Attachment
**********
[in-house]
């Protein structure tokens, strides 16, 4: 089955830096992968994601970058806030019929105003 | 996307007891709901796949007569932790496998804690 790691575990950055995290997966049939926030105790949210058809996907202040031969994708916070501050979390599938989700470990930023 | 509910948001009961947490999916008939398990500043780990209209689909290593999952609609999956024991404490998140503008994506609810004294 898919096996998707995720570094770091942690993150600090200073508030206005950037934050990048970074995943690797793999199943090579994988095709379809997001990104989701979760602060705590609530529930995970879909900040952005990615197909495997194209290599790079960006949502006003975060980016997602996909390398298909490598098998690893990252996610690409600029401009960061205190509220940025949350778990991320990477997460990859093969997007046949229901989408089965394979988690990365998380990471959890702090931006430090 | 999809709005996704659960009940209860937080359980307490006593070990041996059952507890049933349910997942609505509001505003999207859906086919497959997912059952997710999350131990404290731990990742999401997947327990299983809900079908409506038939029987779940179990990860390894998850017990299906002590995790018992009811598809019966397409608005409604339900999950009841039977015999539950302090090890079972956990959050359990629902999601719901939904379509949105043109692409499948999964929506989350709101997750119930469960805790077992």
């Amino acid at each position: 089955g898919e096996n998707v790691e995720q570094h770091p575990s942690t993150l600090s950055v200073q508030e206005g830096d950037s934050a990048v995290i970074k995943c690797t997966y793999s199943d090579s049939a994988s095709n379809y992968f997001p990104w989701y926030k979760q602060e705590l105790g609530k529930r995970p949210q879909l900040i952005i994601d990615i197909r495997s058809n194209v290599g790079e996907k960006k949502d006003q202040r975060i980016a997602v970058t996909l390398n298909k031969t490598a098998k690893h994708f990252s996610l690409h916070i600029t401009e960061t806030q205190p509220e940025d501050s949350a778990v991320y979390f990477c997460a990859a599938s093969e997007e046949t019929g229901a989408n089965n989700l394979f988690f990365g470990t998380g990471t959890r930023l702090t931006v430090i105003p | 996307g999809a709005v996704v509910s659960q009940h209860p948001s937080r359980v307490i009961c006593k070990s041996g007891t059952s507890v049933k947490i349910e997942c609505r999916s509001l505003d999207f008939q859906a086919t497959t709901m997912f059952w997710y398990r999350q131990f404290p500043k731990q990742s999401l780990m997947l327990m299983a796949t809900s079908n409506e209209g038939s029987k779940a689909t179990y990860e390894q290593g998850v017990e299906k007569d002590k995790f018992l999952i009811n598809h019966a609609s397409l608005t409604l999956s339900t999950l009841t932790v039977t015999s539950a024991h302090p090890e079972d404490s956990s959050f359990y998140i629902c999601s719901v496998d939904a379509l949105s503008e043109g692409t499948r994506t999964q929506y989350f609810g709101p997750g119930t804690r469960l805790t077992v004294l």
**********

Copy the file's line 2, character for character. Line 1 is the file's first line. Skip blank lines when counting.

């Protein structure tokens, strides 16, 4: 089955830096992968994601970058806030019929105003 | 996307007891709901796949007569932790496998804690 790691575990950055995290997966049939926030105790949210058809996907202040031969994708916070501050979390599938989700470990930023 | 509910948001009961947490999916008939398990500043780990209209689909290593999952609609999956024991404490998140503008994506609810004294 898919096996998707995720570094770091942690993150600090200073508030206005950037934050990048970074995943690797793999199943090579994988095709379809997001990104989701979760602060705590609530529930995970879909900040952005990615197909495997194209290599790079960006949502006003975060980016997602996909390398298909490598098998690893990252996610690409600029401009960061205190509220940025949350778990991320990477997460990859093969997007046949229901989408089965394979988690990365998380990471959890702090931006430090 | 999809709005996704659960009940209860937080359980307490006593070990041996059952507890049933349910997942609505509001505003999207859906086919497959997912059952997710999350131990404290731990990742999401997947327990299983809900079908409506038939029987779940179990990860390894998850017990299906002590995790018992009811598809019966397409608005409604339900999950009841039977015999539950302090090890079972956990959050359990629902999601719901939904379509949105043109692409499948999964929506989350709101997750119930469960805790077992």